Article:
By OnMilwaukee Staff Writers   Published Mar 30, 2001 at 12:08 AM

Chris and Jane Flieller are the powers behind In Tandem, one of Milwaukee's newest and brightest new theater companies. Chris does technical work for the Skylight Opera Theatre, as well as acting on the boards all over Milwaukee. Jane is hardly the power behind the throne as she can more than hold her own. She, too, has acted and directed with a real flare. She does the vital book work without which no company can exist.

OMC: Has your marriage enriched your art?

C: Absolutely. If we hadn't met, it's hard to say what direction our artistic lives would have taken. Together, we encourage each other to keep learning and challenging ourselves. We bring out the best in one another and that allows us to experience more and channel that into our work.

OMC: Do you discuss your work with your spouse?

C: By virtue of owning a company together, it would be pretty difficult not to discuss work! What makes it exciting for us is that each project has us wearing different hats. It never gets dull because every day brings its own ups and downs and there's always something to talk about.

OMC: Does your spouse offer you constructive criticism?

C: We have the utmost respect for each other's observations, opinions and talents.

J: I don't see it as "criticism" but rather advice. I know anything Chris tells me is meant to help me and not as a recrimination. Taken in that spirit, "constructive criticism" helps me to be a better person and better at what I do.

C: I need Jane to let me know when my fly is open. Literally and figuratively.

OMC: What qualities do you most admire in your spouse?

J: I'm sorry, but you only gave me a 500-word limit! No really, I most admire Chris' versatility. He excels at so many things, I'm constantly amazed at what he can do. As a business partner, I love that he's resourceful and that he can think outside the box.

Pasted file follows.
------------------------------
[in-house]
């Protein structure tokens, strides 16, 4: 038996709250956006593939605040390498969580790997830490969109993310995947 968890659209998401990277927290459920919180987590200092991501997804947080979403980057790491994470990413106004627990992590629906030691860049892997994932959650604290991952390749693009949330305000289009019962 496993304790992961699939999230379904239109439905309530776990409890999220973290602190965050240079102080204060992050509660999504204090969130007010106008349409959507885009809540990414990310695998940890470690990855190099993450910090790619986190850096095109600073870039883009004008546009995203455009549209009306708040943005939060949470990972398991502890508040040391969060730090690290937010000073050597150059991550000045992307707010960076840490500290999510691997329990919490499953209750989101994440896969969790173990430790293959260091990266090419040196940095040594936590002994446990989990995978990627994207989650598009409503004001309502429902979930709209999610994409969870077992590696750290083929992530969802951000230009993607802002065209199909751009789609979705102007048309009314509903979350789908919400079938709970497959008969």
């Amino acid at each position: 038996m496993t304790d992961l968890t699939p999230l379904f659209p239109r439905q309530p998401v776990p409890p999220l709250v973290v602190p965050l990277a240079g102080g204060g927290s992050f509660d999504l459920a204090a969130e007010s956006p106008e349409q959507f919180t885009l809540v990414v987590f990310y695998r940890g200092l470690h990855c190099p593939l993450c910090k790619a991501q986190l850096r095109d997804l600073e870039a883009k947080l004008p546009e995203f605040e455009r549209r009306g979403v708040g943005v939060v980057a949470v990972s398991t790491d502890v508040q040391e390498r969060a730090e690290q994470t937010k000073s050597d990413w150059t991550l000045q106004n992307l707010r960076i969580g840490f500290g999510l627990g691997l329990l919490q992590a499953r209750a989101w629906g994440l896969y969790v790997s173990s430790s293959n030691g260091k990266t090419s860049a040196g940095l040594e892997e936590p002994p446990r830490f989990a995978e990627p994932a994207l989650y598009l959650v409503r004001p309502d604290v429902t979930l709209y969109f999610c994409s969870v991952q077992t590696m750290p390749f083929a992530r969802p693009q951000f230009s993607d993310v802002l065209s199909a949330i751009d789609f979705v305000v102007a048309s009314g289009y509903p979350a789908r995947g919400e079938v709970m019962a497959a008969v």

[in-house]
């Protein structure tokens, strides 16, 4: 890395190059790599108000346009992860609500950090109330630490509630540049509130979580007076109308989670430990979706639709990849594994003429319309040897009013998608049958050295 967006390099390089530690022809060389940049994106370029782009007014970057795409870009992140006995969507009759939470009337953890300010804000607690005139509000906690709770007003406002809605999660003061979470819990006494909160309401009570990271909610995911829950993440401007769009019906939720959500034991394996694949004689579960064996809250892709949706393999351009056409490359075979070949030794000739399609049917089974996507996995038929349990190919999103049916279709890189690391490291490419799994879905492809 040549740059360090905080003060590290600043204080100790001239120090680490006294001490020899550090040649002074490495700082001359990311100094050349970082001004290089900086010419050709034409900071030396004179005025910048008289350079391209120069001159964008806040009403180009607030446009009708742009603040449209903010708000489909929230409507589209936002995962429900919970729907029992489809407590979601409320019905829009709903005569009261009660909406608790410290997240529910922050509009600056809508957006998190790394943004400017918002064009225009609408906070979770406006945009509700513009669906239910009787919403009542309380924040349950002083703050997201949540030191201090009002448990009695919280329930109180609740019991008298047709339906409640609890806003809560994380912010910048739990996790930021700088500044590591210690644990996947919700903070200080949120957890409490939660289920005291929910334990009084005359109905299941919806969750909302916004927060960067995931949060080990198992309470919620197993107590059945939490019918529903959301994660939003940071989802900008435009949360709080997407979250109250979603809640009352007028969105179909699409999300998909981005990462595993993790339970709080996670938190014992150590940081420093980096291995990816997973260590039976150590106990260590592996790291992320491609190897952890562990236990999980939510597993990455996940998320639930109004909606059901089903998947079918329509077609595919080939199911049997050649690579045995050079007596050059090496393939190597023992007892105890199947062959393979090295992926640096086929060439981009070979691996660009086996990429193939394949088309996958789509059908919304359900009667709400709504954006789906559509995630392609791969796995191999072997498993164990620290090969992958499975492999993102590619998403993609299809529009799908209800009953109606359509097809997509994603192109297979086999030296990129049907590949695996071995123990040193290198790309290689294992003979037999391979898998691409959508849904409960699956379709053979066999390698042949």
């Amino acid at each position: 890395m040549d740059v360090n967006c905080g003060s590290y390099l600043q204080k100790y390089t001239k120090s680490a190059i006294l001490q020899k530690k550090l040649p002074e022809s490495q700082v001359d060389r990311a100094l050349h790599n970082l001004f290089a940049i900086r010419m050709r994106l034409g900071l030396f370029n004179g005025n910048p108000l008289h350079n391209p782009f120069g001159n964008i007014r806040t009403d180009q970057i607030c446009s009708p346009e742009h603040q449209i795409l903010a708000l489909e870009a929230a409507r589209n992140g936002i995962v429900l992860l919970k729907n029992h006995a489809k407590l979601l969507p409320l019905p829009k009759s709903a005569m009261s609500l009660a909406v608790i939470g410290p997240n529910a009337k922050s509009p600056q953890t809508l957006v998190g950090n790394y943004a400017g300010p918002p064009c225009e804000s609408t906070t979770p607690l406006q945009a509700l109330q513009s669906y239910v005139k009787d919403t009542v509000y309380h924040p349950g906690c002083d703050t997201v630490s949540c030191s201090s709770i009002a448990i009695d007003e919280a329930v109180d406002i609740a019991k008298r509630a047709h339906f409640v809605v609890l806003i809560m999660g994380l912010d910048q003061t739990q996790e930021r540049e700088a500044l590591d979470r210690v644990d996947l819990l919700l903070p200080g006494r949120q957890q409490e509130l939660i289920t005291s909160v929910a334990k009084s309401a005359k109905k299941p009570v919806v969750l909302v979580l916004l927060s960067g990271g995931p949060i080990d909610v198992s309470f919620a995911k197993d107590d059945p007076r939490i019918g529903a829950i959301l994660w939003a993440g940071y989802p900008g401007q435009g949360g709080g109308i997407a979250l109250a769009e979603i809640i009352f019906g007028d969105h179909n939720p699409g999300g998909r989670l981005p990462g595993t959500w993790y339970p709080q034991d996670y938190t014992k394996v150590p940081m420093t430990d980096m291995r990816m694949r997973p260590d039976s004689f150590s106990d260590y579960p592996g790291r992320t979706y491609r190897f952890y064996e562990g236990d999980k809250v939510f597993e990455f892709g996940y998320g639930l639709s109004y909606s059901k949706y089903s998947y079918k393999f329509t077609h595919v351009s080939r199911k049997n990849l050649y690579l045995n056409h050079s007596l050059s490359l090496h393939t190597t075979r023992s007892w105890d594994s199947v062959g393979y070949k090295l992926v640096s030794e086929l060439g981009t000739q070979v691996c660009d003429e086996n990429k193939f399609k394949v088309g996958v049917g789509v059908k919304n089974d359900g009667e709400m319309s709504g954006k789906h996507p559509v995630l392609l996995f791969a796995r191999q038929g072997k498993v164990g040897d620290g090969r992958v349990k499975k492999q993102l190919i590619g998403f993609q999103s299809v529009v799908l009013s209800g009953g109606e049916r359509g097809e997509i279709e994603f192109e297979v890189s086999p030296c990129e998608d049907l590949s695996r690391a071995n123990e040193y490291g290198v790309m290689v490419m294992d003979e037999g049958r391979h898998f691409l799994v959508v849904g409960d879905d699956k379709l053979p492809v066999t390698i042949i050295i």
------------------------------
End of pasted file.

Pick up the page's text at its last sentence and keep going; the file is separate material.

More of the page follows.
C: Aside from being an organizational genius, Jane is perhaps the funniest person I've ever met.

OMC: Given the ephemeral nature of theater, how do you plan to keep your

relationship stable?

C: Art is not ephemeral, it's forever. And so are we.

OMC: Some show business marriages seem to flounder when one spouse's career takes off while the other's languishes. Does this worry you?

C: If Jane becomes famous, I'll have time to search for languishing flounders and stuff them with crab meat.

OMC: What do you do to recharge your collective batteries?

DC: To relax, we enjoy the quiet things: playing with our dog, Pepper, having dinner with friends, playing Scrabble...even doing household chores. Summertime is a good time for us to really recharge. We don't have shows in the summer and we spend time our time resting, working on the house, hiking, camping, catching up with friends over bar-b-cue. Just normal stuff.

OMC: Curtain time is magic but how do you handle the day-to-day grind that wears all of us down?

C: For us the day-to-day "grind" is building our company (In Tandem); (it's) the most exciting adventure of our lives. It doesn't wear us down; it keeps us going.

OMC: What advice do you have for theater artists who want to have a career in show business?

J: Have a lot of interests. Listen. Learn how to type.

C: Learn how to do lots of stuff but never get really good at something you don't want to do.

OMC: What advice do you have for theater artists who want to have careers and a marriage in show business?

J: Respect each other, love the theatre, but above all else, respect and love your marriage.

C: Save the drama for the stage and just take out the trash.